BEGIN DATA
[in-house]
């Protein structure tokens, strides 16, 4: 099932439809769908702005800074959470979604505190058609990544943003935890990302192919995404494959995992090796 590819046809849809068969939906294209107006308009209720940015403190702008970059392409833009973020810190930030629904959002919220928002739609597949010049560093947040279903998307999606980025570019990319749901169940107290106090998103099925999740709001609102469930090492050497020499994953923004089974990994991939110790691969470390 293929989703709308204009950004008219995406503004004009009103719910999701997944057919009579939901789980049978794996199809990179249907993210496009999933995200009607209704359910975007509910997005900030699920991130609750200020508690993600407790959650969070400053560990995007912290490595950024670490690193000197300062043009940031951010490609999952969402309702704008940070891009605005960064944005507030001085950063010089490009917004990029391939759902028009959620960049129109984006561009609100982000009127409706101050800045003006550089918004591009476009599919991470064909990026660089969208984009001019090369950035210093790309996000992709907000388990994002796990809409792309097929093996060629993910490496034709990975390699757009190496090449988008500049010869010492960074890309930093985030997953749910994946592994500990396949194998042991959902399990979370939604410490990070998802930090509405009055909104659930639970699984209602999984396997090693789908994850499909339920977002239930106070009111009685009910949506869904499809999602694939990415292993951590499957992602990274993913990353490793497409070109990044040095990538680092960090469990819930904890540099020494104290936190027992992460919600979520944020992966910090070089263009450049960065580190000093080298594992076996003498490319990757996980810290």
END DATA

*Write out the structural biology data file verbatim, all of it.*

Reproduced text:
[in-house]
């Protein structure tokens, strides 16, 4: 099932439809769908702005800074959470979604505190058609990544943003935890990302192919995404494959995992090796 590819046809849809068969939906294209107006308009209720940015403190702008970059392409833009973020810190930030629904959002919220928002739609597949010049560093947040279903998307999606980025570019990319749901169940107290106090998103099925999740709001609102469930090492050497020499994953923004089974990994991939110790691969470390 293929989703709308204009950004008219995406503004004009009103719910999701997944057919009579939901789980049978794996199809990179249907993210496009999933995200009607209704359910975007509910997005900030699920991130609750200020508690993600407790959650969070400053560990995007912290490595950024670490690193000197300062043009940031951010490609999952969402309702704008940070891009605005960064944005507030001085950063010089490009917004990029391939759902028009959620960049129109984006561009609100982000009127409706101050800045003006550089918004591009476009599919991470064909990026660089969208984009001019090369950035210093790309996000992709907000388990994002796990809409792309097929093996060629993910490496034709990975390699757009190496090449988008500049010869010492960074890309930093985030997953749910994946592994500990396949194998042991959902399990979370939604410490990070998802930090509405009055909104659930639970699984209602999984396997090693789908994850499909339920977002239930106070009111009685009910949506869904499809999602694939990415292993951590499957992602990274993913990353490793497409070109990044040095990538680092960090469990819930904890540099020494104290936190027992992460919600979520944020992966910090070089263009450049960065580190000093080298594992076996003498490319990757996980810290």